âIn the 1990s I was challenged to produce an exhibition of Rural Islington. I soon found an abundance of motifs to paint in Gillespie grasslands, Barnsbury (with its big squares and secret wood), the canal banks, Olden Gardens and so many green surprises to draw, paint and print,â remembers Jack. The selling show was at North Gallery, 96 Gillespie Road, managed by Ana, and saw many locals buy some of the green Islington scenes Jack captured with such character.
History repeats itself on the allotments: which is how Jack and Lucy have been assisted on their plot by their friend Sallie Aprahamian, who now co-directs Poldarkâ a lovely link to their new home in Cornwall.
Itâs clear that many people will miss Jack and Lucy when they leave Islington. Islington Faces says thank you so much for all youâve done for the area, and especially the campaign to get those allotments reopened. No wonder Jack is affectionately known as the king of the allotment â and Life President.
Brambly jelly (Lucyâs recipe)
- 2lb blackberries
- 2lb Bramley cook apples
- Half pint water
- Sugar as required
- Wash and drain blackberries
- Wash apples and slice without peeling or coring them.
- Put fruit and water in a large saucepan and cook gently until tender, stirring to a mushy consistency with a wooden spoon.
- Strain through a muslin bag left to drip overnight into the pan you will be using to make the jelly.
- Measure the juice and add 1lb of sugar to each pint of juice.
- Add the sugar and simmer, stirring gently untl the sugar is all dissolved.
- Boil rapidly without stirring until the juice wrinkles when you pour a spoonful on to a cold plate.
- Skim off any impurities on the surface, then pot and seal.
- Yield about 5lb.
- Make sure you use a large saucepan for boiling the jelly as it rises to the top of the pan at a full rolling boil.
- A knob of butter on the jelly before you ski it melts and sends the scum to the edge of the pan where it is easier to remove.
- If you donât have the odd yard or so of butter muslin to hand, a clean old pillowcase does the job.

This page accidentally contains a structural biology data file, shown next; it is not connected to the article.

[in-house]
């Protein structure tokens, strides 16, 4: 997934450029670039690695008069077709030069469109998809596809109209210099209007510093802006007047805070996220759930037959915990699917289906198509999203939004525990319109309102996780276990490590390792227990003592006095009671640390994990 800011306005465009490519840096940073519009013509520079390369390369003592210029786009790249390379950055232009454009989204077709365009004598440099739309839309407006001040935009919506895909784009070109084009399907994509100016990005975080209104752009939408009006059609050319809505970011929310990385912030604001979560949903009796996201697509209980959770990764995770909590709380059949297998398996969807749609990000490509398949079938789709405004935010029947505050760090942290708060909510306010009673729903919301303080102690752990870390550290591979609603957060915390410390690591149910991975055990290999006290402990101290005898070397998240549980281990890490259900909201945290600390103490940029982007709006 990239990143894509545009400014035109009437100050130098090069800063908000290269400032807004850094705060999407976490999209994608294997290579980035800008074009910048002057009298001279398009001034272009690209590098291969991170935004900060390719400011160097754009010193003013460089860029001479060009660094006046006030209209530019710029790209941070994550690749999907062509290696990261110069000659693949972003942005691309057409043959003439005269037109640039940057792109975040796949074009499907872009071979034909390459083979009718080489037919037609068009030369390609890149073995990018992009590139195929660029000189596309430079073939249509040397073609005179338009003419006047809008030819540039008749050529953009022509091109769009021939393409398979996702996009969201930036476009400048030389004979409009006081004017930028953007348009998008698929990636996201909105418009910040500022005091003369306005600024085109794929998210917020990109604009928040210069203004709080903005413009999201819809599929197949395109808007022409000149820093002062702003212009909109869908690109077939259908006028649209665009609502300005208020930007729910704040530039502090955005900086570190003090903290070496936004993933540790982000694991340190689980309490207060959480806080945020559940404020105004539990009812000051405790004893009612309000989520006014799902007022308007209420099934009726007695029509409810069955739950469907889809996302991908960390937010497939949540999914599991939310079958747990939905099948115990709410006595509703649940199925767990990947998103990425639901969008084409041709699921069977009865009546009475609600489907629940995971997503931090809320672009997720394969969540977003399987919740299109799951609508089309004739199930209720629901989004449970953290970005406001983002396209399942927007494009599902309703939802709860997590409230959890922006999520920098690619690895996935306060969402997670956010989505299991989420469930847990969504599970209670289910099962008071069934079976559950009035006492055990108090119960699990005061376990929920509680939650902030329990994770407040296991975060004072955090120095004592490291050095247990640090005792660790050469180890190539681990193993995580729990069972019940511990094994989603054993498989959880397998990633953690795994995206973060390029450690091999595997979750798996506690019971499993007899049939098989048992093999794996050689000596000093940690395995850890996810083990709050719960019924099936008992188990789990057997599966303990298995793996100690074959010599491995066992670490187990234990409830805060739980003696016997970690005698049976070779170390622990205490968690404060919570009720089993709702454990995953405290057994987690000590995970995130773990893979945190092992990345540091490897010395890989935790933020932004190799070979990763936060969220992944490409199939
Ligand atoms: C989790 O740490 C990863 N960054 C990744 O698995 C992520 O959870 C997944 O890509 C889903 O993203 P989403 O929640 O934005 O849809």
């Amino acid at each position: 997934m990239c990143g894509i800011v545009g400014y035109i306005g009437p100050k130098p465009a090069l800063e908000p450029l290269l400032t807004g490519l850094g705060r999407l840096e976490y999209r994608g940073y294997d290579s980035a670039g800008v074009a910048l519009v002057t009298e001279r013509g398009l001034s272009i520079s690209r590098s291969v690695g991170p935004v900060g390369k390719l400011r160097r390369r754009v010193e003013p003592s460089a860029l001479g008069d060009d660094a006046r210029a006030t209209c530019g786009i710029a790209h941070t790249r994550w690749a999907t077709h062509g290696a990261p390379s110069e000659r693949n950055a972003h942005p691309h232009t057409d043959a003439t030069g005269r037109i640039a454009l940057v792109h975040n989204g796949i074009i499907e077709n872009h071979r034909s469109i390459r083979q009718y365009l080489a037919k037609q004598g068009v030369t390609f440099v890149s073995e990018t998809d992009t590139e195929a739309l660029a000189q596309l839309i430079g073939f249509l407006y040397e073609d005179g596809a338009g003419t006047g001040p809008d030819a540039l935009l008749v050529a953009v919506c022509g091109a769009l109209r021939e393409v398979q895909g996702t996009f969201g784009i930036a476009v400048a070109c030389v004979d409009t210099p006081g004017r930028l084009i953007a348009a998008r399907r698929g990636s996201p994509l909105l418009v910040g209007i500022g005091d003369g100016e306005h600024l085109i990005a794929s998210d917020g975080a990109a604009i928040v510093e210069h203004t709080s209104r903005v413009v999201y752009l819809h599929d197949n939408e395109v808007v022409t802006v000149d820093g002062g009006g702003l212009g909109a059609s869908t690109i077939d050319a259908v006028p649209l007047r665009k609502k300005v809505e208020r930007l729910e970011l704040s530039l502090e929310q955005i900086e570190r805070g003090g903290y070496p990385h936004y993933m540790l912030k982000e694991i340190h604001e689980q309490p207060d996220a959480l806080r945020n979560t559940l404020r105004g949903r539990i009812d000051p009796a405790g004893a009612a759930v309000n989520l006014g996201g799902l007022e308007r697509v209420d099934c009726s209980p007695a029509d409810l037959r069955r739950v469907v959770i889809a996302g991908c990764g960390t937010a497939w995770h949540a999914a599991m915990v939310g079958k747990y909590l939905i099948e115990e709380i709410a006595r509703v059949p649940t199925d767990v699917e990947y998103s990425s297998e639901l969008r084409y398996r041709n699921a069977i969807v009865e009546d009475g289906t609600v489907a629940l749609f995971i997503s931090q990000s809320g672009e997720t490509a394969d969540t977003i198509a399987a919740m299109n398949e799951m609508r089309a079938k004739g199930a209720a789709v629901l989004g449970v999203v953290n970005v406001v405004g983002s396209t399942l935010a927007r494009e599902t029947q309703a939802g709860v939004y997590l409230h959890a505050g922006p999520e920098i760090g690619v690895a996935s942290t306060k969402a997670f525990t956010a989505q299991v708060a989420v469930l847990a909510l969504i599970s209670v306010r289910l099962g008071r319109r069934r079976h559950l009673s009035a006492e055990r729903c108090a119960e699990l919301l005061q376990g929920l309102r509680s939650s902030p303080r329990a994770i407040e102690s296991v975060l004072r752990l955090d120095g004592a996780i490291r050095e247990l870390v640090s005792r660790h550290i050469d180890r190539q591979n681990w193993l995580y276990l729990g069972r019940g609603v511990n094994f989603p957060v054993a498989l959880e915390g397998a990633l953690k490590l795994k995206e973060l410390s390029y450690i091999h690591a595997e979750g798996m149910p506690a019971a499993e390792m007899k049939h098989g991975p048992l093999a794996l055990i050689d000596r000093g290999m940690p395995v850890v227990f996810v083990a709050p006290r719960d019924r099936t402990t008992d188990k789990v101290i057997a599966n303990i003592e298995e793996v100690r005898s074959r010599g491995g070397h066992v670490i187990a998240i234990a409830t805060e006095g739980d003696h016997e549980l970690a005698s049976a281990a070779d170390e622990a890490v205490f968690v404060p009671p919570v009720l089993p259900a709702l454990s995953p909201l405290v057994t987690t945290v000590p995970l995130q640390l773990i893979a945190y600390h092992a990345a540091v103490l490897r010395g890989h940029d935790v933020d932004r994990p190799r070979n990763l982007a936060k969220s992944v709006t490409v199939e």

Sorrel soup (Jackâs recipe)
The beauty of growing sorrel is that you can use it very fresh in salads and sauces as well as soup. This delicious summer soup, when sorrel is plentiful in our gardens (if difficult to find in shops) has a surprisingly refreshing yet warm flavour. The French call it health soup (potage santĂ©) able to cure everything, even a broken heart. Try it!
- 1 and a half pounds potatoes
- 8oz trimmed sorrel (stalks removed)
- 6oz chopped white onions (or green tops of leeks or shallots)
- 2 cloves of garlic
- 2 tablespoons of olive or corn oil
- 1oz butter
- 1 and a half pints chicken or veg stock
- Milk to taste
- Seasoning to taste
- Peel and chop potatoes and keep in water to avoid discolouration
- In a large saucepan melt the butter in the oil
- Gently fry garlic, onions, leeks or shallots (or a combination of all three, why not?) until tender
- Add the sorrel leaves and fry gently. They will turn into khaki coloured sludge but donât lose heart, it all comes right in the end. Add the stock and potatoes and cook until potatoes are tender. Puree in a blender or rub through a sieve
- Add milk to the consistency if you like, and season to taste.
Using the green parts of onions and leeks intensifies the colour of this soup
Over to you
If youâd like to nominate someone to be interviewed who grew up, lives or works in Islington, or suggest yourself, please let me know, via nicolabaird dot green at gmail dot com. Thank you to Annie Monaghan for suggesting this interview. If you enjoyed this post you might like to look at theÂ A-Z Â index, orÂ search by intervieweeâs roles orÂ Meet IslingtoniansÂ to find friends, neighbours and inspiration. Thanks for stopping by. Nicola